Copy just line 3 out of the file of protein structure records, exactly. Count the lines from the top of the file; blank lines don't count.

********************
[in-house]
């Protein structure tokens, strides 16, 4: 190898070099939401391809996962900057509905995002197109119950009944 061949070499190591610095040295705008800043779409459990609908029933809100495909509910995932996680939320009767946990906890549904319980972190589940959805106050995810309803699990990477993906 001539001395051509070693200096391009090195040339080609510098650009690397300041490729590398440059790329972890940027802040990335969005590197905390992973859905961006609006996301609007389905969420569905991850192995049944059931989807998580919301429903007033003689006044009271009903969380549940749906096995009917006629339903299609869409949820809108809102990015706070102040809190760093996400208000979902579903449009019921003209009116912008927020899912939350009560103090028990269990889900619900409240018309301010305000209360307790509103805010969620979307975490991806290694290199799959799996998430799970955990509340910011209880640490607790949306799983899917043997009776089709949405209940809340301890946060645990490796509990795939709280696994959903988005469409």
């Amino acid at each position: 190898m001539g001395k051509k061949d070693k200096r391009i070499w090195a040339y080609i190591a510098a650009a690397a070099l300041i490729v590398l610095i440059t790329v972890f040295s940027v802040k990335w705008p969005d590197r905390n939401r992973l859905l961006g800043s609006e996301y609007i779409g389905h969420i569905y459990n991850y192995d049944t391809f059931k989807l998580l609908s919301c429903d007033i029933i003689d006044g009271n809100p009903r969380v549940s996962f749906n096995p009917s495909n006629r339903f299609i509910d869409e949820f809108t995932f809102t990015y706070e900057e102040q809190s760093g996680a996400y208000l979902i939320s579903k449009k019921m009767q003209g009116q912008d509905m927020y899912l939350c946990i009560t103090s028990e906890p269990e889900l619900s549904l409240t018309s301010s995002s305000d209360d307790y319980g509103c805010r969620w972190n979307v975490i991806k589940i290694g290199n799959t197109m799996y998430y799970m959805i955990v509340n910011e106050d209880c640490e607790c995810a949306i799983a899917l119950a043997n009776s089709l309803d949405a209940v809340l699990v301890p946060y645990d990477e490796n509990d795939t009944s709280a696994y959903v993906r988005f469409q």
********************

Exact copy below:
């Amino acid at each position: 190898m001539g001395k051509k061949d070693k200096r391009i070499w090195a040339y080609i190591a510098a650009a690397a070099l300041i490729v590398l610095i440059t790329v972890f040295s940027v802040k990335w705008p969005d590197r905390n939401r992973l859905l961006g800043s609006e996301y609007i779409g389905h969420i569905y459990n991850y192995d049944t391809f059931k989807l998580l609908s919301c429903d007033i029933i003689d006044g009271n809100p009903r969380v549940s996962f749906n096995p009917s495909n006629r339903f299609i509910d869409e949820f809108t995932f809102t990015y706070e900057e102040q809190s760093g996680a996400y208000l979902i939320s579903k449009k019921m009767q003209g009116q912008d509905m927020y899912l939350c946990i009560t103090s028990e906890p269990e889900l619900s549904l409240t018309s301010s995002s305000d209360d307790y319980g509103c805010r969620w972190n979307v975490i991806k589940i290694g290199n799959t197109m799996y998430y799970m959805i955990v509340n910011e106050d209880c640490e607790c995810a949306i799983a899917l119950a043997n009776s089709l309803d949405a209940v809340l699990v301890p946060y645990d990477e490796n509990d795939t009944s709280a696994y959903v993906r988005f469409q």